Horace Dediu: What Apple Watch (and AirPods) have wrought (chart)

They already generate nearly twice the revenue iPods ever did, and they’re just getting started.

From Dediu’s “AirPods,” posted Thursday on Asymco.com:

The Apple Watch is now bigger than the iPod ever was. As the most popular watch of all time, it’s clear that the watch is a new market success story. However it isn’t a cultural success. It has the ability to signal its presence and to give the wearer a degree of individuality through material and band choice but it is too discreet. It conforms to norms of watch wearing and it is too easy to miss under a sleeve or in a pocket.

Not so for AirPods. These things look extremely different. Always white, always in view, pointed and sharp. You can’t miss someone wearing AirPods. They practically scream their presence.

For this reason wearers, whether they want to or not, advertise the product loudly. Initially, when new, they looked strange, even goofy. But the product’s value to the wearer overcame any embarrassment and for those courageous enough to wear them, they became a point of pride. As all things distinctive enough, the distinction rubs on the user and that distinction begets new users and new distinction, and so on. So now we have a bona fide cultural phenomenon… (see below)

The product is part of the “wearables” category at Apple which includes watch and is growing almost 50%/yr. and not from a small base either. The following graph show the history of the segment since 2009 (before the iPod peaked).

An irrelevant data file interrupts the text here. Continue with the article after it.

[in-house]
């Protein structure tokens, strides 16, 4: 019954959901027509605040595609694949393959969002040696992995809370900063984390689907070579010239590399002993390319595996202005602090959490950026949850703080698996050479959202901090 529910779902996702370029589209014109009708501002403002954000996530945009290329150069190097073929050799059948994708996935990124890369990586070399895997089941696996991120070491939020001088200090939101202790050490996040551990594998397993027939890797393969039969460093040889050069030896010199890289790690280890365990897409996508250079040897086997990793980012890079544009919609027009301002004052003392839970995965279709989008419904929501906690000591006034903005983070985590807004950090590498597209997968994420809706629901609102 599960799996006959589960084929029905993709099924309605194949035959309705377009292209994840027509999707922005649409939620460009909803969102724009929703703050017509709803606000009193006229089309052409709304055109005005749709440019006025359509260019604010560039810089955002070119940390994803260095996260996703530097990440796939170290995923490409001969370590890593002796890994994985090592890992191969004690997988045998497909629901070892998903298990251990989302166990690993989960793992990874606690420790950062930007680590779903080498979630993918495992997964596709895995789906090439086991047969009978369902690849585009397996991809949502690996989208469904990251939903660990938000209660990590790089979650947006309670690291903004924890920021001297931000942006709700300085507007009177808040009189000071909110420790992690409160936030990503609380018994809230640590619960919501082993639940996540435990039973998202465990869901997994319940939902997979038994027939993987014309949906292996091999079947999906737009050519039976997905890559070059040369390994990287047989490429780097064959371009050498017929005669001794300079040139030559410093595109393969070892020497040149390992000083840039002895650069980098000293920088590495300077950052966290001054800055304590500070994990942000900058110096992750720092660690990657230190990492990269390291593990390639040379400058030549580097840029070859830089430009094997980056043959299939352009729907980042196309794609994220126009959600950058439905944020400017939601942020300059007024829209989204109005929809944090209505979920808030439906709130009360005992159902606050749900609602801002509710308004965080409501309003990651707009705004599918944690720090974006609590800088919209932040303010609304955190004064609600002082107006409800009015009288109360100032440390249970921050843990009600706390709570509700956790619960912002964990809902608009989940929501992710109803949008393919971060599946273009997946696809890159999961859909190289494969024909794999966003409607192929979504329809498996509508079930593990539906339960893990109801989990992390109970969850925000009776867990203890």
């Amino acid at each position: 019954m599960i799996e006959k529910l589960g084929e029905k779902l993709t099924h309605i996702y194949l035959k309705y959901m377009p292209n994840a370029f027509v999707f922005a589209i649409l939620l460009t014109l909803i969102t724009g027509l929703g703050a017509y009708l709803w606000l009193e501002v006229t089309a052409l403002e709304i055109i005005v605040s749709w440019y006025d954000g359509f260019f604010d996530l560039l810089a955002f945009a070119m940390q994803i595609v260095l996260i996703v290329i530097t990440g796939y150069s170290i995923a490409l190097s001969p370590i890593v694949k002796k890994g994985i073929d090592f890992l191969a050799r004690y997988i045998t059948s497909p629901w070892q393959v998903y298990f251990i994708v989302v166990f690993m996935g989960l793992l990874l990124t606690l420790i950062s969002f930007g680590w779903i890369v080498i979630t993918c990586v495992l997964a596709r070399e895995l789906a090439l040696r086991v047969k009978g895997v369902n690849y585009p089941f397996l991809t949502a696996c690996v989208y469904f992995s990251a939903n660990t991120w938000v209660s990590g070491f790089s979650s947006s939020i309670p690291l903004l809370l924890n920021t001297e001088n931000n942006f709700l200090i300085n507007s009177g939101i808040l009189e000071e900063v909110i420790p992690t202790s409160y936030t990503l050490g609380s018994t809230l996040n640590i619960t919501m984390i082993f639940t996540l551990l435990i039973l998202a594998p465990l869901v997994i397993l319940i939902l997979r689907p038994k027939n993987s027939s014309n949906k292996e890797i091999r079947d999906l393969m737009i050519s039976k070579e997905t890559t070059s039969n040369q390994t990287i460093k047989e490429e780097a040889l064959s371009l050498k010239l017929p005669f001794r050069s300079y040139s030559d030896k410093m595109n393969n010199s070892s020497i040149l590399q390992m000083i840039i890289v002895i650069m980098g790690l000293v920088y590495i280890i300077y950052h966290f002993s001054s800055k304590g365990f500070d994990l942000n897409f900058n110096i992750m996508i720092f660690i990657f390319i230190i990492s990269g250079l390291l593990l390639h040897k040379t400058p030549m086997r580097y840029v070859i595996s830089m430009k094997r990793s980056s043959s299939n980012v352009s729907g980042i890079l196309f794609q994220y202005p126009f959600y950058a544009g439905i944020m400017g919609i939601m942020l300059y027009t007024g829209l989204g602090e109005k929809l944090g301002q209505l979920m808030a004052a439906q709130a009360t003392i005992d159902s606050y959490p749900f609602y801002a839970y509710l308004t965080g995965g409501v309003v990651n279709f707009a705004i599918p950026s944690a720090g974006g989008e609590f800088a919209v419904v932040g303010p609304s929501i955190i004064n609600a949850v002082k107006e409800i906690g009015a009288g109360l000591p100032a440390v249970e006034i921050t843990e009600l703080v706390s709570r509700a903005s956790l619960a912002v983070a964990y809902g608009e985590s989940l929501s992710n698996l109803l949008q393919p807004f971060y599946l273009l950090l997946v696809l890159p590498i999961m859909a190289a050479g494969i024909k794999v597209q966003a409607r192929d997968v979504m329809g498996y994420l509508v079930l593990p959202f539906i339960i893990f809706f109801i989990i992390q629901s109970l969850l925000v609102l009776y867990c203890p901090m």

Dediu wearables

Click to enlarge.

My take: A bona fide cultural phenomenon among jet-setters, perhaps. In Greenfield, MA (pop. 17,000), where I’ve only seen one other guy wear them, AirPods still look goofy and strange.

12 Comments

  1. Robert Harris said:
    I travel quite a bit and see them everywhere

    2
    March 29, 2019
  2. Fred Stein said:
    While we’re indulging personal observations, I’ll join in, observing the YMCA in Mountain View CA, equidistant from Apple and Google HQs – straight line.

    Both AirPods and Watches popping out like our beautiful spring flowers. Interestingly, I see are a lot more Apple Watches on younger people, male and female, over the last year. Initially the Watch was heavily skewed to older geeky guys. AirPods skew younger.

    Our “Y” is very inclusive. But our location creates a demographic and economic sample bias.

    1
    March 29, 2019
  3. Peter Kropf said:
    Charlottesville Report:

    I’m seeing about 1 to 3 every time I go shopping (Costco, Trader Joe’s, Krogers, Lowes, Whole Foods).

    MMDV (My mileage does vary.)

    0
    March 29, 2019
  4. Phil Service said:
    In response to this and the previous post about Apple Card, I just returned from a week in Australia, Perth to be exact. I was able to use Apple Pay virtually everywhere, including in restaurants. Every merchant seems to have a little NFC device on the end of a cable. No one seemed the least surprised when I used my Apple watch. Here in Flagstaff, AZ, Apple pay is less widely accepted, and the paying by watch still seems to be unusual. As for AirPods, I saw a good number of people using them in Perth, including some more middle-aged types. I’m standing in line, metaphorically speaking, for my Apple Card.

    0
    March 29, 2019
  5. Jerry W Doyle said:
    When Henry Ford introduced automobiles, horses ran from the cars and people gawked.